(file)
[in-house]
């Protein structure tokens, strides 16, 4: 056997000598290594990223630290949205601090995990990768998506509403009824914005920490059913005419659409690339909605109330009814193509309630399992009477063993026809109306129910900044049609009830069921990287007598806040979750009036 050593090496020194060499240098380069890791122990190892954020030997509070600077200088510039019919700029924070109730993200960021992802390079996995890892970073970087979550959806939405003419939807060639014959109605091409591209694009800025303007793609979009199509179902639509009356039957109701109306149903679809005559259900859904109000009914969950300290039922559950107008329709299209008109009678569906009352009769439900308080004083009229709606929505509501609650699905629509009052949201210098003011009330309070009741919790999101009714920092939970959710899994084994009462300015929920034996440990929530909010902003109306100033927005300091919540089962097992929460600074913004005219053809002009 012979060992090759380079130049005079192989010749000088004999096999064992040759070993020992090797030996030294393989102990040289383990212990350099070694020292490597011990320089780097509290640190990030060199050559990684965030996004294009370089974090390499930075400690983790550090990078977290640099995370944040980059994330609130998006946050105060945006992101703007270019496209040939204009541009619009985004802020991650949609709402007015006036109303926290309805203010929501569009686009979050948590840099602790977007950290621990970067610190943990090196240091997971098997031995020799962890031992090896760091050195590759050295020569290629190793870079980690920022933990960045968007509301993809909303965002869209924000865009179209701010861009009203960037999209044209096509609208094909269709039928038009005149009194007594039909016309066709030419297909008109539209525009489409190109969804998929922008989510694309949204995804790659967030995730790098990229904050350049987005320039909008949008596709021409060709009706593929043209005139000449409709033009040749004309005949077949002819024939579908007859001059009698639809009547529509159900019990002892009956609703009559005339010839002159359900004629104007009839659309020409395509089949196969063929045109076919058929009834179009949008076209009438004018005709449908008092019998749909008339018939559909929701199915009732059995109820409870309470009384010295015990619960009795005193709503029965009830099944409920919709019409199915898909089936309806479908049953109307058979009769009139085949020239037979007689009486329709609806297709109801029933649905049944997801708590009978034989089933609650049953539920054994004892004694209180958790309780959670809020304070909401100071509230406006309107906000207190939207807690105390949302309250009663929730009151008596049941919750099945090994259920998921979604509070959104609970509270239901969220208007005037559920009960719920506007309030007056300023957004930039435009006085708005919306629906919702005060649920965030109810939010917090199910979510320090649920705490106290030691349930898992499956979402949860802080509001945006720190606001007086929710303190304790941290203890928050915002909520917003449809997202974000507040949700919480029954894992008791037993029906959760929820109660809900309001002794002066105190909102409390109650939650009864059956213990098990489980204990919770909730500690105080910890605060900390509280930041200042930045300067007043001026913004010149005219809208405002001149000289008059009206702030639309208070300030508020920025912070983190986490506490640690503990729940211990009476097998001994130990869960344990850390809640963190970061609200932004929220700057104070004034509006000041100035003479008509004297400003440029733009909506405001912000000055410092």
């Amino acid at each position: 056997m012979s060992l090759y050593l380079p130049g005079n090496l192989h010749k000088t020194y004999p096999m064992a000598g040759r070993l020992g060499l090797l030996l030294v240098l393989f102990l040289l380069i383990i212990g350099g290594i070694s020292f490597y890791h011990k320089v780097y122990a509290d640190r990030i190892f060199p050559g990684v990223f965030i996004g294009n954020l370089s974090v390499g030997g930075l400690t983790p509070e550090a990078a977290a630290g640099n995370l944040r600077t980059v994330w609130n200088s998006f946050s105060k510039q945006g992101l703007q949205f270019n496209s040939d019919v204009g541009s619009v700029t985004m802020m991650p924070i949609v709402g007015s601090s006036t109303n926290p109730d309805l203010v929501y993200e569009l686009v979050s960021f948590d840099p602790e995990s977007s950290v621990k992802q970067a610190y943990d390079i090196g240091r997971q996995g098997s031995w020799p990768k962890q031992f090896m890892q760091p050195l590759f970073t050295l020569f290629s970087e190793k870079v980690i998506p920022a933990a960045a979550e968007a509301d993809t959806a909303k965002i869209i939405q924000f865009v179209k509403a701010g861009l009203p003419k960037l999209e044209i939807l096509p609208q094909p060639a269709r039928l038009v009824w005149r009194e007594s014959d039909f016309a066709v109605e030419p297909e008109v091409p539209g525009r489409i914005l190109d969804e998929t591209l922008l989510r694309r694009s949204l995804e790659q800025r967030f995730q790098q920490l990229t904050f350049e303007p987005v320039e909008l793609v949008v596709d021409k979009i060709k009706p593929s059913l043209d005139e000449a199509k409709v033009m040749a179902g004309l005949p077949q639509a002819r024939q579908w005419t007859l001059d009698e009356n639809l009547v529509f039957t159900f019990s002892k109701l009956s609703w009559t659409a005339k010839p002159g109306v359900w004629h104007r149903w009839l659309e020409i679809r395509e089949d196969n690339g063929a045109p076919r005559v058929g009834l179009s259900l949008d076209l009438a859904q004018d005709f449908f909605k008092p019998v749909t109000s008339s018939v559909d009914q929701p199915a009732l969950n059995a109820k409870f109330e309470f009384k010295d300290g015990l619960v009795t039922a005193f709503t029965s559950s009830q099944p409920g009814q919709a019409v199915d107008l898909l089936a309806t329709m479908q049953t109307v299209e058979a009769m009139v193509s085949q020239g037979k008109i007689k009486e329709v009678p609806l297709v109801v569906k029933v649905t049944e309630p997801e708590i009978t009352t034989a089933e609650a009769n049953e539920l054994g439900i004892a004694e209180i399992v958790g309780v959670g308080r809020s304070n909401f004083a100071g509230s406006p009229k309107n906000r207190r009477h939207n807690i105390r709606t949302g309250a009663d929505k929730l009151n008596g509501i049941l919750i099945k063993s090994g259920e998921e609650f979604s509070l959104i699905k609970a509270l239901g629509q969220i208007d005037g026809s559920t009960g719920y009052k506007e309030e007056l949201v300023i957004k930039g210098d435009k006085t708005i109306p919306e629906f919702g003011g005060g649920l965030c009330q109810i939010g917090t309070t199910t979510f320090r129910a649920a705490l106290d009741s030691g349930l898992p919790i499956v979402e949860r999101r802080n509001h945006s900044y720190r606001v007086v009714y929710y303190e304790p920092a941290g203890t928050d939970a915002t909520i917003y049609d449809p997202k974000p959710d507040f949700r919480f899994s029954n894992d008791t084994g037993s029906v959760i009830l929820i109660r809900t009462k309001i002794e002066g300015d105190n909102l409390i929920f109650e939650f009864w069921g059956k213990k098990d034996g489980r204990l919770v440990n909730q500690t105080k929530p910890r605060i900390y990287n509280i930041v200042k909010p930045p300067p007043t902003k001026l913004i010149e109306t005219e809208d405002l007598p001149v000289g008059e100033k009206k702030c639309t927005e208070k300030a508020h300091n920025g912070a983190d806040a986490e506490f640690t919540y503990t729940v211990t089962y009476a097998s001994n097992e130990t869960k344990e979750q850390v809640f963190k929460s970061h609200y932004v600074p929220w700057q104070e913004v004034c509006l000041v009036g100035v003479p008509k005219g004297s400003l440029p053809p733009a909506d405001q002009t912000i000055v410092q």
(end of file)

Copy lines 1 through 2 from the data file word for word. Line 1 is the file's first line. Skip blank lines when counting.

[in-house]
């Protein structure tokens, strides 16, 4: 056997000598290594990223630290949205601090995990990768998506509403009824914005920490059913005419659409690339909605109330009814193509309630399992009477063993026809109306129910900044049609009830069921990287007598806040979750009036 050593090496020194060499240098380069890791122990190892954020030997509070600077200088510039019919700029924070109730993200960021992802390079996995890892970073970087979550959806939405003419939807060639014959109605091409591209694009800025303007793609979009199509179902639509009356039957109701109306149903679809005559259900859904109000009914969950300290039922559950107008329709299209008109009678569906009352009769439900308080004083009229709606929505509501609650699905629509009052949201210098003011009330309070009741919790999101009714920092939970959710899994084994009462300015929920034996440990929530909010902003109306100033927005300091919540089962097992929460600074913004005219053809002009 012979060992090759380079130049005079192989010749000088004999096999064992040759070993020992090797030996030294393989102990040289383990212990350099070694020292490597011990320089780097509290640190990030060199050559990684965030996004294009370089974090390499930075400690983790550090990078977290640099995370944040980059994330609130998006946050105060945006992101703007270019496209040939204009541009619009985004802020991650949609709402007015006036109303926290309805203010929501569009686009979050948590840099602790977007950290621990970067610190943990090196240091997971098997031995020799962890031992090896760091050195590759050295020569290629190793870079980690920022933990960045968007509301993809909303965002869209924000865009179209701010861009009203960037999209044209096509609208094909269709039928038009005149009194007594039909016309066709030419297909008109539209525009489409190109969804998929922008989510694309949204995804790659967030995730790098990229904050350049987005320039909008949008596709021409060709009706593929043209005139000449409709033009040749004309005949077949002819024939579908007859001059009698639809009547529509159900019990002892009956609703009559005339010839002159359900004629104007009839659309020409395509089949196969063929045109076919058929009834179009949008076209009438004018005709449908008092019998749909008339018939559909929701199915009732059995109820409870309470009384010295015990619960009795005193709503029965009830099944409920919709019409199915898909089936309806479908049953109307058979009769009139085949020239037979007689009486329709609806297709109801029933649905049944997801708590009978034989089933609650049953539920054994004892004694209180958790309780959670809020304070909401100071509230406006309107906000207190939207807690105390949302309250009663929730009151008596049941919750099945090994259920998921979604509070959104609970509270239901969220208007005037559920009960719920506007309030007056300023957004930039435009006085708005919306629906919702005060649920965030109810939010917090199910979510320090649920705490106290030691349930898992499956979402949860802080509001945006720190606001007086929710303190304790941290203890928050915002909520917003449809997202974000507040949700919480029954894992008791037993029906959760929820109660809900309001002794002066105190909102409390109650939650009864059956213990098990489980204990919770909730500690105080910890605060900390509280930041200042930045300067007043001026913004010149005219809208405002001149000289008059009206702030639309208070300030508020920025912070983190986490506490640690503990729940211990009476097998001994130990869960344990850390809640963190970061609200932004929220700057104070004034509006000041100035003479008509004297400003440029733009909506405001912000000055410092």